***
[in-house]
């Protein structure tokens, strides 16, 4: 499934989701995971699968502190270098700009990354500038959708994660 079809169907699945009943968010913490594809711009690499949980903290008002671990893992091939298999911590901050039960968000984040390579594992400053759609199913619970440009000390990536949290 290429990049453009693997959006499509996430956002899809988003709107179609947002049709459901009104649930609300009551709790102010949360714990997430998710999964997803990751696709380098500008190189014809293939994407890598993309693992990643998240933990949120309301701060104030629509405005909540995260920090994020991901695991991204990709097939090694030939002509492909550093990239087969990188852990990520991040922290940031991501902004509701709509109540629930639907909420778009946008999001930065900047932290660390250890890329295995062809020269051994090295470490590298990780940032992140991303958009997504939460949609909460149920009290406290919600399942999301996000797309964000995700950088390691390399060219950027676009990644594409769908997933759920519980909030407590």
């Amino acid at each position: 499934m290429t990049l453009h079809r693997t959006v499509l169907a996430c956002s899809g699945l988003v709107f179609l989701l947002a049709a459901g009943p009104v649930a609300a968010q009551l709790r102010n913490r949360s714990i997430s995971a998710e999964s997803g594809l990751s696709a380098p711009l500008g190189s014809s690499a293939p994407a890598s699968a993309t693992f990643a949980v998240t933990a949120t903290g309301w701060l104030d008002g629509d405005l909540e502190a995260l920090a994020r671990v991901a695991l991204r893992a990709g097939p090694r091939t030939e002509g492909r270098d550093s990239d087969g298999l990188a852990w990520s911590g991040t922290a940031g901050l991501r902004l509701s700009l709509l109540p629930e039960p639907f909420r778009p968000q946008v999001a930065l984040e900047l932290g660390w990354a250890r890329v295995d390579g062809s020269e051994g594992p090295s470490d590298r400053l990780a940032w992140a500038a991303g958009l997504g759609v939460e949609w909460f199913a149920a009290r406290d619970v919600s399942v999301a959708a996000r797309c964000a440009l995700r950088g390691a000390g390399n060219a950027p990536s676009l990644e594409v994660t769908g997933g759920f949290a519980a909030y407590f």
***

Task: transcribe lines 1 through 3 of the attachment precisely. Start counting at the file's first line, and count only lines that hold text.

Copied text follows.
[in-house]
């Protein structure tokens, strides 16, 4: 499934989701995971699968502190270098700009990354500038959708994660 079809169907699945009943968010913490594809711009690499949980903290008002671990893992091939298999911590901050039960968000984040390579594992400053759609199913619970440009000390990536949290 290429990049453009693997959006499509996430956002899809988003709107179609947002049709459901009104649930609300009551709790102010949360714990997430998710999964997803990751696709380098500008190189014809293939994407890598993309693992990643998240933990949120309301701060104030629509405005909540995260920090994020991901695991991204990709097939090694030939002509492909550093990239087969990188852990990520991040922290940031991501902004509701709509109540629930639907909420778009946008999001930065900047932290660390250890890329295995062809020269051994090295470490590298990780940032992140991303958009997504939460949609909460149920009290406290919600399942999301996000797309964000995700950088390691390399060219950027676009990644594409769908997933759920519980909030407590």
């Amino acid at each position: 499934m290429t990049l453009h079809r693997t959006v499509l169907a996430c956002s899809g699945l988003v709107f179609l989701l947002a049709a459901g009943p009104v649930a609300a968010q009551l709790r102010n913490r949360s714990i997430s995971a998710e999964s997803g594809l990751s696709a380098p711009l500008g190189s014809s690499a293939p994407a890598s699968a993309t693992f990643a949980v998240t933990a949120t903290g309301w701060l104030d008002g629509d405005l909540e502190a995260l920090a994020r671990v991901a695991l991204r893992a990709g097939p090694r091939t030939e002509g492909r270098d550093s990239d087969g298999l990188a852990w990520s911590g991040t922290a940031g901050l991501r902004l509701s700009l709509l109540p629930e039960p639907f909420r778009p968000q946008v999001a930065l984040e900047l932290g660390w990354a250890r890329v295995d390579g062809s020269e051994g594992p090295s470490d590298r400053l990780a940032w992140a500038a991303g958009l997504g759609v939460e949609w909460f199913a149920a009290r406290d619970v919600s399942v999301a959708a996000r797309c964000a440009l995700r950088g390691a000390g390399n060219a950027p990536s676009l990644e594409v994660t769908g997933g759920f949290a519980a909030y407590f």